MARC STRAUS: 1964 we made our first art purchase just as we got married. It’s there in the den. It was something we did together. We really had no money.

When I was a teenager, my dad bought this book that he used at a religious holiday. It was illustrated by an artist who came out of the ghetto in Russia, Saul Raskin. He was a contemporary of Chagall, but Chagall became famous and Raskin didn’t. My dad was very proud of this book that cost $35. He was sitting there with this beautiful book, and I asked him why he liked it. He said, ‘These pictures are beautiful. They really give you a sense of that culture.’ My dad came from Eastern Europe. I said, ‘Raskin is alive, why not get the original?’ My dad was looking at me like I’d lost it. I asked which was his favorite page and I said, ‘Let’s see if we can get it.’ So the year we got married we found Saul Raskin on the Lower East Side a half a block away from my gallery, in a one room cold water flat, eighty nine years old and poor. We went in there and most of the stuff was gone. He had a few things left and we bought four works. Partly to do it, partly to give him money, and mainly, to give my dad one.

LIVIA STRAUS: But it was also part of our heritage. Marc will show you the piece. It was all scenes from villages in Eastern Europe. One of the larger pieces we got is called The Dance of the Dybbuk. It’s this whole concept of this beautiful young bride becoming possessed by someone she had been in love with but it wasn’t her betrothed because it wasn’t put together by the matchmaker.

MARC STRAUS: That would have happened to you if you didn’t marry me.

LIVIA STRAUS: It was a very potent piece for us. That piece has always been on our walls. It’s always been part of our lives.

MARC STRAUS: The very first thing we bought started us on a journey and most of the collecting has been just that, a journey.

LIVIA STRAUS: At this point it would be difficult to picture living without art. Each of the pieces has something that we weren’t as cognizant of when we started collecting. There was this spiritual element to all the art that we collected. Marc has always identified himself as this kind of scientist and me as the spiritualist. We really came to it intellectually somewhat, by looking at the whole branch of the artist’s work but also reacting to the work at a very emotional level. I think that’s why we never want to take some of them down. The Kiefer has always been on our wall since we bought it. The Noland has an emotional attachment for us. It was the way we started in contemporary art. No matter which way our lives have gone.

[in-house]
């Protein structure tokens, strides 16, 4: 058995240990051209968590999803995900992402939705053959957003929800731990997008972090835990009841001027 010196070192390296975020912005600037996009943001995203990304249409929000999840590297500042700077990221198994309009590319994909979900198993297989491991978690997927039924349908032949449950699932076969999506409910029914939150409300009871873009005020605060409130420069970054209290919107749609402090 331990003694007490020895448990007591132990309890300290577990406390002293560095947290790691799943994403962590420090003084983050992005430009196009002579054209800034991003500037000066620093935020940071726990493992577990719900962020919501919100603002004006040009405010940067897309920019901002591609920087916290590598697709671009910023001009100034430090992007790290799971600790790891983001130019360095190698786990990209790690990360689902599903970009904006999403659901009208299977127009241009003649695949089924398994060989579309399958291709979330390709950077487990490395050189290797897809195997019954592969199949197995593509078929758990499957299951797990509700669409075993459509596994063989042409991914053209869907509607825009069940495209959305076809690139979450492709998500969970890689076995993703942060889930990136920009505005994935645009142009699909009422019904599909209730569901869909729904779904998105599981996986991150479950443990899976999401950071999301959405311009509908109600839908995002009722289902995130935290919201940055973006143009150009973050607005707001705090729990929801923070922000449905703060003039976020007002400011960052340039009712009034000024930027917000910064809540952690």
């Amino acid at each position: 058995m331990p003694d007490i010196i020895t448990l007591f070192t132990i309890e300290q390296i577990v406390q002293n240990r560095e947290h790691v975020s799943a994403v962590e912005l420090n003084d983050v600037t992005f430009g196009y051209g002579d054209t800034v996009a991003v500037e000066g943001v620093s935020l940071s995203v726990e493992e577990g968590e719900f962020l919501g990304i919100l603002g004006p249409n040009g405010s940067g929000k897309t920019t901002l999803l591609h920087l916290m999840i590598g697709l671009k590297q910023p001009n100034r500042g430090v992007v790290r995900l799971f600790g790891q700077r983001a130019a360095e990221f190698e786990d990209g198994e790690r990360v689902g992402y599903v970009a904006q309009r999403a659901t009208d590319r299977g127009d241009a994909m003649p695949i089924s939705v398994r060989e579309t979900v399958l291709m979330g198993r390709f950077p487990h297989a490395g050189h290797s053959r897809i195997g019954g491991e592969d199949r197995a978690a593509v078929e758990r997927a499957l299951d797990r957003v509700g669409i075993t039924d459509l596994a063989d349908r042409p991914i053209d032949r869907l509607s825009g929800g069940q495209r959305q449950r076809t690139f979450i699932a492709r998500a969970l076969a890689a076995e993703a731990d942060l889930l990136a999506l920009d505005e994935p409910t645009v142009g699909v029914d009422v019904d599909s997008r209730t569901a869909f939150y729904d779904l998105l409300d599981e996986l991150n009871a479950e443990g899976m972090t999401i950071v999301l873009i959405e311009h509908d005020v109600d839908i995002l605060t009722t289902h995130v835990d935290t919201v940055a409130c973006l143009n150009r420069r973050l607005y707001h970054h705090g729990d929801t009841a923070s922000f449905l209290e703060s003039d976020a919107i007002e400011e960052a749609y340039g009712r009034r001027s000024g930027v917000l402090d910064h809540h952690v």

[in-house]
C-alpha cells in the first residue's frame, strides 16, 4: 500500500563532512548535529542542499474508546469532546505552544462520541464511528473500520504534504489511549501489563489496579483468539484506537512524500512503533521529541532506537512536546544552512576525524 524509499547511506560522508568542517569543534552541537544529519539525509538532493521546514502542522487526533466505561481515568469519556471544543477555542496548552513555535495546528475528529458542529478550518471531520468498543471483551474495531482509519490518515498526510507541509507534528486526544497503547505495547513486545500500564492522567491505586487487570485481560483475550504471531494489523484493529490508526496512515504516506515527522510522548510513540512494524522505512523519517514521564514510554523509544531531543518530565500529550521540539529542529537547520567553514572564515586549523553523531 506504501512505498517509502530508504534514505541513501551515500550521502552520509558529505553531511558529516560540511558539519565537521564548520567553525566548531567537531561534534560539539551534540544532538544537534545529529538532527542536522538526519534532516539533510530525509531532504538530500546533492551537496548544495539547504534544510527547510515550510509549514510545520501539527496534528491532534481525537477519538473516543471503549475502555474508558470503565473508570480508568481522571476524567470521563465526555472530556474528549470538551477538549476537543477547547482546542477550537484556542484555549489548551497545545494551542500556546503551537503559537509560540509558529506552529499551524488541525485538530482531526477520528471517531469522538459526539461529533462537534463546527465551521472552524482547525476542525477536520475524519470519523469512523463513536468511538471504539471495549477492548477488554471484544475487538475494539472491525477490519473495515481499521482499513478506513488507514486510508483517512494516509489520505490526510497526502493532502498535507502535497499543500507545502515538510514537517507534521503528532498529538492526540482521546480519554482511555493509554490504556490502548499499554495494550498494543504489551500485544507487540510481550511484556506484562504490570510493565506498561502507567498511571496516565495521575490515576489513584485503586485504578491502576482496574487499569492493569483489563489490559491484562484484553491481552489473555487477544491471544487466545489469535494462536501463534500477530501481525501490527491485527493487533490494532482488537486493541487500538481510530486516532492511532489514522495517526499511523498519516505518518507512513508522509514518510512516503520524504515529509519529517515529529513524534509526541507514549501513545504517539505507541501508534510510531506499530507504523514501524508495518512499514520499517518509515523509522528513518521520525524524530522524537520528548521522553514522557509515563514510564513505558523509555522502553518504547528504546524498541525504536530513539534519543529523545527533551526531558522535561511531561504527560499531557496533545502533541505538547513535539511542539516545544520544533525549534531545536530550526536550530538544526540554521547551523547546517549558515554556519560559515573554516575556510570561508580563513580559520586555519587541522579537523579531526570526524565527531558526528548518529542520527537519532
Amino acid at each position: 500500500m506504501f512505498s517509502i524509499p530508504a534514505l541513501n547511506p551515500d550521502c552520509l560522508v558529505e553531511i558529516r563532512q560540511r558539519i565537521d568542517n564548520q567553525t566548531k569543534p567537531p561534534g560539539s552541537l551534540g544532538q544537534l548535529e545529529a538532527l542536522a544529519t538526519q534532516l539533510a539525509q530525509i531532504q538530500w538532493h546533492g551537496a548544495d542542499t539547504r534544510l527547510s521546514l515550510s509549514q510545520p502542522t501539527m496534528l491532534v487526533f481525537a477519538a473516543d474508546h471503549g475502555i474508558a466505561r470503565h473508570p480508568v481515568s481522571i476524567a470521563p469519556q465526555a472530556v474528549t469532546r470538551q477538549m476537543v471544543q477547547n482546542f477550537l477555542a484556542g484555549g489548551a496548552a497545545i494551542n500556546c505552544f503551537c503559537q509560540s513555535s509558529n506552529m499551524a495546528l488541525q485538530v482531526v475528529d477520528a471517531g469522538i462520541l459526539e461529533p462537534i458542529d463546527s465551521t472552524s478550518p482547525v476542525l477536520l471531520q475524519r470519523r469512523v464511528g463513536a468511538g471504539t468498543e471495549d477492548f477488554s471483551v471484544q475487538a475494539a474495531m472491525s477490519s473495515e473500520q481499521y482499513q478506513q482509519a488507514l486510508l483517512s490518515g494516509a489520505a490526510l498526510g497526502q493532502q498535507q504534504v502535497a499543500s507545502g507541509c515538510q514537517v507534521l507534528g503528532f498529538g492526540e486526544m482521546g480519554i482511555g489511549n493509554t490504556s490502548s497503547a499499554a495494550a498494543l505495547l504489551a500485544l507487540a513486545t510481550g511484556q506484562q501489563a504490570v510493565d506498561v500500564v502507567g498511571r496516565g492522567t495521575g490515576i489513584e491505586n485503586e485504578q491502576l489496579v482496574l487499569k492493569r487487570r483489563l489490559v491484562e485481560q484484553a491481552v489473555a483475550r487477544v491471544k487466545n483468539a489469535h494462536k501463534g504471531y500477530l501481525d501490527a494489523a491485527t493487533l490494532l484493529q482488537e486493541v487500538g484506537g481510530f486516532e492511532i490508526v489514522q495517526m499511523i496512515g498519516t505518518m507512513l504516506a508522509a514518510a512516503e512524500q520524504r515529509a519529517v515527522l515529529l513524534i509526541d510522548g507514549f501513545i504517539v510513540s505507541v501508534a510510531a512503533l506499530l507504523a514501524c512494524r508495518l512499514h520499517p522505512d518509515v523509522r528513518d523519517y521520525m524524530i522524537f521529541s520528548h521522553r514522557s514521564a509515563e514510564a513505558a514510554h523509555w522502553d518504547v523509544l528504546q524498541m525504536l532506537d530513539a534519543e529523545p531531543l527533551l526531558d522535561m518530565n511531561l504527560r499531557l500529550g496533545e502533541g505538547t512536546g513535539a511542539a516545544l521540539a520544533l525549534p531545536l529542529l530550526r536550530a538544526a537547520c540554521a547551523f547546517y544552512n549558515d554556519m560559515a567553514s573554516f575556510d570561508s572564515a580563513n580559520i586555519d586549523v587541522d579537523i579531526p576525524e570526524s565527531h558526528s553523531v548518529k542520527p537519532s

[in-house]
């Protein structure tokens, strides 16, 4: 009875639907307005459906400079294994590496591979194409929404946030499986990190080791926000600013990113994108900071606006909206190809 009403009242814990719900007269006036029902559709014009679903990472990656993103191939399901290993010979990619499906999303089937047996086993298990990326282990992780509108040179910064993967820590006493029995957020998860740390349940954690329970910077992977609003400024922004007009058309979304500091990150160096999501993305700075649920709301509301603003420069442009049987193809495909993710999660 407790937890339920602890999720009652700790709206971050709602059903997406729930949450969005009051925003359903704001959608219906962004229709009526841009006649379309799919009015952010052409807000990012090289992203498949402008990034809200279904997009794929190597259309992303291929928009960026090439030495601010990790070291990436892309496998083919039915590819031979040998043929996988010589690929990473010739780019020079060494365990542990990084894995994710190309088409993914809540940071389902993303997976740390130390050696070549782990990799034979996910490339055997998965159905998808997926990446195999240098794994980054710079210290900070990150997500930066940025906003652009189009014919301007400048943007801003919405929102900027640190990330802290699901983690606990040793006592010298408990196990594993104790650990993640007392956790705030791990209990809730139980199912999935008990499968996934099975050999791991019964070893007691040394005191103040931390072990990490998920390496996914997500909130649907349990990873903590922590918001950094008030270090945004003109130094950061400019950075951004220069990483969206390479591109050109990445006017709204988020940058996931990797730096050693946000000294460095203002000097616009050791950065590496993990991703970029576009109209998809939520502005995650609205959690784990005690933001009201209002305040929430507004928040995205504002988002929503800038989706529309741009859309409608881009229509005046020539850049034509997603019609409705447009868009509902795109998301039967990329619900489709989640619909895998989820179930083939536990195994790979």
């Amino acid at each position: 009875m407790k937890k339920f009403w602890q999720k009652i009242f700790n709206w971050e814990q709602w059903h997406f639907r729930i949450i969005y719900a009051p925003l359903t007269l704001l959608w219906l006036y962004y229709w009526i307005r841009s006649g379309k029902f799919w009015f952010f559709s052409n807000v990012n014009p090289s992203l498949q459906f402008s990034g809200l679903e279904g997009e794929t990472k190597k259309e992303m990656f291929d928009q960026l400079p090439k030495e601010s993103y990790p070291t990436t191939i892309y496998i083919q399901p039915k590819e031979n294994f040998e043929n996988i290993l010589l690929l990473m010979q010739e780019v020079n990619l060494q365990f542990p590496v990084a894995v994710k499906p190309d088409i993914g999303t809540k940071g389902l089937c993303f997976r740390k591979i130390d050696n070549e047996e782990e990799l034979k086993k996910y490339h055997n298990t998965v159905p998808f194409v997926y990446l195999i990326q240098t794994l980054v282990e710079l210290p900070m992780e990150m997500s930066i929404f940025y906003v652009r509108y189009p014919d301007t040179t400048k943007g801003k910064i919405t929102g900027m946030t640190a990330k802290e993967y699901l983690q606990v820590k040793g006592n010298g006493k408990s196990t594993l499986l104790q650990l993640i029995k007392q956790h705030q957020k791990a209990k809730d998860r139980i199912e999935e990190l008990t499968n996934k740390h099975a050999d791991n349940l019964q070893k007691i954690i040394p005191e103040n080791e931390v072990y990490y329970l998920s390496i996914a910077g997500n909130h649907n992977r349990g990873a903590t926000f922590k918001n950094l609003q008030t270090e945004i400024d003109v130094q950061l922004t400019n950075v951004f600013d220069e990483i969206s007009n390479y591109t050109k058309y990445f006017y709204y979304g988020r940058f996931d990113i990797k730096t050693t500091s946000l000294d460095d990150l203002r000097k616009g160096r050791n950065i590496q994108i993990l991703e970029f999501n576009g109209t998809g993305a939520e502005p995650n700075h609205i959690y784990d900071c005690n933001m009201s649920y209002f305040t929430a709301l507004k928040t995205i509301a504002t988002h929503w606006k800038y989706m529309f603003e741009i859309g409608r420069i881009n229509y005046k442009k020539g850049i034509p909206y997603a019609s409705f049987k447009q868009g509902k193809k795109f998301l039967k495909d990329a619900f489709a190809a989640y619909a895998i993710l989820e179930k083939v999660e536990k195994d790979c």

CHRISTINA LESSA: What do you feel is the defining element that has brought the two of you together in your search for work?

LIVIA STRAUS: Marc was always a scientist and a researcher and very clear. He was also always a poet. He used to write me love poems in high school and short stories. Both of us have gone on a lot of different tangents in our careers. I started off in elementary school and was teaching medical ethics for a while. We overlapped for many years and then I ended up really vested in theology. I was studying more world religions, being involved in Catholicism especially the mystical tradition, not so much in Islam. That’s something maybe to do in the future. It’s taken us on a very specific path even in terms of what we look at. The blue Daniel Buren, how do you take something that’s just a solid color and relate to that spiritually? That’s in some ways how we started from this minimalism and color field work. How do you take a solid color and give it that type of impact? Seeing the shadows project on the wall. For us, it’s really beautiful and the fact that it can fill an entire space. We started looking at Rothko and Donald Judd. Those were really the birthplaces of how we started looking at contemporary art.